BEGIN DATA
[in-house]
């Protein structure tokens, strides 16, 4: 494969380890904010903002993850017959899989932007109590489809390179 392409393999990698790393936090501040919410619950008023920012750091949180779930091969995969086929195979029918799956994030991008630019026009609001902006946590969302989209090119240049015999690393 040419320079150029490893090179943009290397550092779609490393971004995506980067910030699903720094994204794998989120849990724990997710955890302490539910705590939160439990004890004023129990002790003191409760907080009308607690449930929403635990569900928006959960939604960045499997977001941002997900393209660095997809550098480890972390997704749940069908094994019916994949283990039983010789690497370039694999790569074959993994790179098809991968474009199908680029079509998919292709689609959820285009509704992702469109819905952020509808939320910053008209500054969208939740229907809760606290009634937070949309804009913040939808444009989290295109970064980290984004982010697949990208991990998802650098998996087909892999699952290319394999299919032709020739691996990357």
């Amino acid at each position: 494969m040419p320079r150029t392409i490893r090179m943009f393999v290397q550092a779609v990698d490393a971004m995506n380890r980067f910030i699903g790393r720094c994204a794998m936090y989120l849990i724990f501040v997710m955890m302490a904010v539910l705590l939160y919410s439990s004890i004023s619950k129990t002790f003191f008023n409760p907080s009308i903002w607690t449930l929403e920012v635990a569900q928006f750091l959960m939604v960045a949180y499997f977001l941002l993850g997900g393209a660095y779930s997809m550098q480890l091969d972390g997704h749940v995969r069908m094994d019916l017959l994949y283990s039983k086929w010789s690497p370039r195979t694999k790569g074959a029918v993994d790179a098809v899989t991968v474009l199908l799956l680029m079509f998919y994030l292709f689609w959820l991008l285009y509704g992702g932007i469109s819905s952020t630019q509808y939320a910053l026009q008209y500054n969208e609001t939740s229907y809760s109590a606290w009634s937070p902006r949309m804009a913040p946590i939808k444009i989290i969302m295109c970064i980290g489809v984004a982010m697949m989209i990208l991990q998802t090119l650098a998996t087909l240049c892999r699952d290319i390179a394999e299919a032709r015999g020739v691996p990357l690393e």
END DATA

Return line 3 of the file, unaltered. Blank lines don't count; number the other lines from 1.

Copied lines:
């Amino acid at each position: 494969m040419p320079r150029t392409i490893r090179m943009f393999v290397q550092a779609v990698d490393a971004m995506n380890r980067f910030i699903g790393r720094c994204a794998m936090y989120l849990i724990f501040v997710m955890m302490a904010v539910l705590l939160y919410s439990s004890i004023s619950k129990t002790f003191f008023n409760p907080s009308i903002w607690t449930l929403e920012v635990a569900q928006f750091l959960m939604v960045a949180y499997f977001l941002l993850g997900g393209a660095y779930s997809m550098q480890l091969d972390g997704h749940v995969r069908m094994d019916l017959l994949y283990s039983k086929w010789s690497p370039r195979t694999k790569g074959a029918v993994d790179a098809v899989t991968v474009l199908l799956l680029m079509f998919y994030l292709f689609w959820l991008l285009y509704g992702g932007i469109s819905s952020t630019q509808y939320a910053l026009q008209y500054n969208e609001t939740s229907y809760s109590a606290w009634s937070p902006r949309m804009a913040p946590i939808k444009i989290i969302m295109c970064i980290g489809v984004a982010m697949m989209i990208l991990q998802t090119l650098a998996t087909l240049c892999r699952d290319i390179a394999e299919a032709r015999g020739v691996p990357l690393e």